That trend ended after Truex's second title in 2005, which sparked a streak of five consecutive Nationwide titles won by established Cup stars. The up-and-comers are still there, but they're harder to find, and they're having a much more difficult time finding seats. And while the Nationwide regulars remain, they're decidedly lower-profile, and they've been virtually locked out of Victory Lane. These days Saturdays have come to closely resemble Sundays, with a driver like Busch standing on top of his car window amid a shower of confetti and Gatorade.

This makes some people angry, particularly those who remember the days when Nationwide regulars had an identity among themselves, and Saturday at the track meant watching LaJoie and Keller go at it before Gordon and Earnhardt did the same thing the next day. And too often, that frustration is taken out on the guy behind the wheel. Goodness, they say, Tom Brady does not play arena football on the side. Kevin Durant does not moonlight in the NBA Development League. Derek Jeter may take some cuts in Triple-A on a rehab assignment, but he's not going down there just for fun. So why do Busch and his ilk have to turn NASCAR's Nationwide tour into their own personal playground?

That view is understandable. But it also omits the central factor in all of this, something that is usually the central factor in most issues, and that's money. And no, we're not talking about how much Carl or Kyle pocket on a Saturday afternoon. We're talking about how the price of backing a championship-level Cup car has inflated over the past decade, which in turn prohibits some companies from partnering with a name Cup driver for a Cup race. So they've found another, less expensive way to do it. You want me to sponsor your Nationwide car, Mr. Team Owner? Glad to. Just make sure one of your Cup drivers is in the seat for most of the races on the schedule.

There's no better example of this than the team Busch owns on the Camping World Truck circuit. It wasn't originally intended to be a Rowdy showcase. As the program's inaugural 2010 season dawned, the plan was for Busch to split one truck with Brian Ickler, and have Tayler Malsam drive another full time. A pair of up-and-comers would get their chances. But potential sponsors didn't want to back up-and-comers. They wanted to back Busch, a proven commodity with instant name recognition who could help them move their product. So Ickler and Malsam were eventually freed to pursue other opportunities, and Busch wound up driving the truck almost all the time. And another episode of the KB Show was born, unintentionally spawned by the current economics of the sport.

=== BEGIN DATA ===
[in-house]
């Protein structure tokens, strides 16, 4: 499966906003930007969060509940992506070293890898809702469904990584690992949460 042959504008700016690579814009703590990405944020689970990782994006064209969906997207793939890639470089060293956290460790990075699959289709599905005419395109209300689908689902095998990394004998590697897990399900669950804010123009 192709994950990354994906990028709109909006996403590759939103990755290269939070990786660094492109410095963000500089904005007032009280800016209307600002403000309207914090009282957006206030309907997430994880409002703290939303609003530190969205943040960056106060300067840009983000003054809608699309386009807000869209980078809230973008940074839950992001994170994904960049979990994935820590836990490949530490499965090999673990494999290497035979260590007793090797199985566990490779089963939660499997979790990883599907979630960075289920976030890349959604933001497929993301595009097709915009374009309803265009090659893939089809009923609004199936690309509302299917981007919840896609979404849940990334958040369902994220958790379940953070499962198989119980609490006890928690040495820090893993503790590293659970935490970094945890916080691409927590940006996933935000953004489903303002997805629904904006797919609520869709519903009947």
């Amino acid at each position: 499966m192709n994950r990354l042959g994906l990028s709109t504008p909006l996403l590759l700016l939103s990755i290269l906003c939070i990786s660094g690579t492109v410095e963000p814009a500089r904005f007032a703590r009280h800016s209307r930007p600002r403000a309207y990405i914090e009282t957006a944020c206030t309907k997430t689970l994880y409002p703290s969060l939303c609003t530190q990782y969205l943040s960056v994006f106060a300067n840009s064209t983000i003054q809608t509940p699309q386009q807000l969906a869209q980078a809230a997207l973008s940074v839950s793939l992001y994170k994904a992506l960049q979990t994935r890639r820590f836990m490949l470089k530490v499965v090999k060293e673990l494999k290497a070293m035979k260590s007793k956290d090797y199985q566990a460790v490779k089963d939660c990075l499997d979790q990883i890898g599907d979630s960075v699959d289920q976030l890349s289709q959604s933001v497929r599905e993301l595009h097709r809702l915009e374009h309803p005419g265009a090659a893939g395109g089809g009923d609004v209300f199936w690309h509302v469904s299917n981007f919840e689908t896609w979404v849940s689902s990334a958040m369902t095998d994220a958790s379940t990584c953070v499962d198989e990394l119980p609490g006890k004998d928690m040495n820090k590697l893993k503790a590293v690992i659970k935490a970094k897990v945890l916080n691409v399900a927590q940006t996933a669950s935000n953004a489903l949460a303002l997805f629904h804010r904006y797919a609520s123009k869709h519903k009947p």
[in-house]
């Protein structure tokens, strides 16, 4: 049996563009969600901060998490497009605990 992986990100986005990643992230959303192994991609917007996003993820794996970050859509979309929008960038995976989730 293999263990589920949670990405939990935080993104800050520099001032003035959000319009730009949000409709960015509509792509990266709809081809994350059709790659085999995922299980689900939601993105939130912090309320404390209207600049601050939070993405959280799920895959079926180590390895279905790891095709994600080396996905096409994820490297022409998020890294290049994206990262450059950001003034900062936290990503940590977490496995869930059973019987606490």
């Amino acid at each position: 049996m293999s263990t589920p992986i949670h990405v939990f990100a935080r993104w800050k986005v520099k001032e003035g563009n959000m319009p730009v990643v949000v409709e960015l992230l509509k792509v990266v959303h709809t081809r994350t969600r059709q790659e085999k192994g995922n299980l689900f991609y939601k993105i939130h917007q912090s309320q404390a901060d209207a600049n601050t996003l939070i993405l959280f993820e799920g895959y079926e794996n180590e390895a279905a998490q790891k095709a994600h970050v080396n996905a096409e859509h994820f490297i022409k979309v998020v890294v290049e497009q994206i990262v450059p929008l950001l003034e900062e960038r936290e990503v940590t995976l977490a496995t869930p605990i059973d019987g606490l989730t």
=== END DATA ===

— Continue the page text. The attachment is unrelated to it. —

Multiply that scenario over and over and you essentially have the modern Nationwide Series, where the big-money cars are piloted by the big-name drivers not necessarily because the drivers want to be there -- although, to be honest, some surely do -- but because that's the deal that has to be made to get the car on the race track. Just look at Justin Allgaier, the only Nationwide regular to win a race last year, but whom Roger Penske let walk after last season because no sponsorship was available. Look at Landon Cassill, who finished third in the Nationwide opener at Daytona and hasn't run a race in that series since. Look at Daytona 500 champion Trevor Bayne, who still often drives a blank race car. Look at Stenhouse, the points leader, whose vehicle in two races this season has been backed by his own race team.

That's the reality of racing in NASCAR today, and it's far from Kyle Busch's fault, even though drivers like him often bear the brunt of it from purists who remember how it used to be. Any change is going to have to come from the companies writing the checks, whose CEOs are too busy smiling alongside star drivers in Victory Lane to be displeased with the status quo. That's why everyone fears Busch and that menacing No. 18 truck every time it shows up for a race. And that's why it might be wise to be afraid again next weekend at Texas Motor Speedway, where Edwards won the most recent Nationwide Series event -- and an encore presentation of the CE Show may very well be in the offing.

The opinions expressed are solely those of the writer.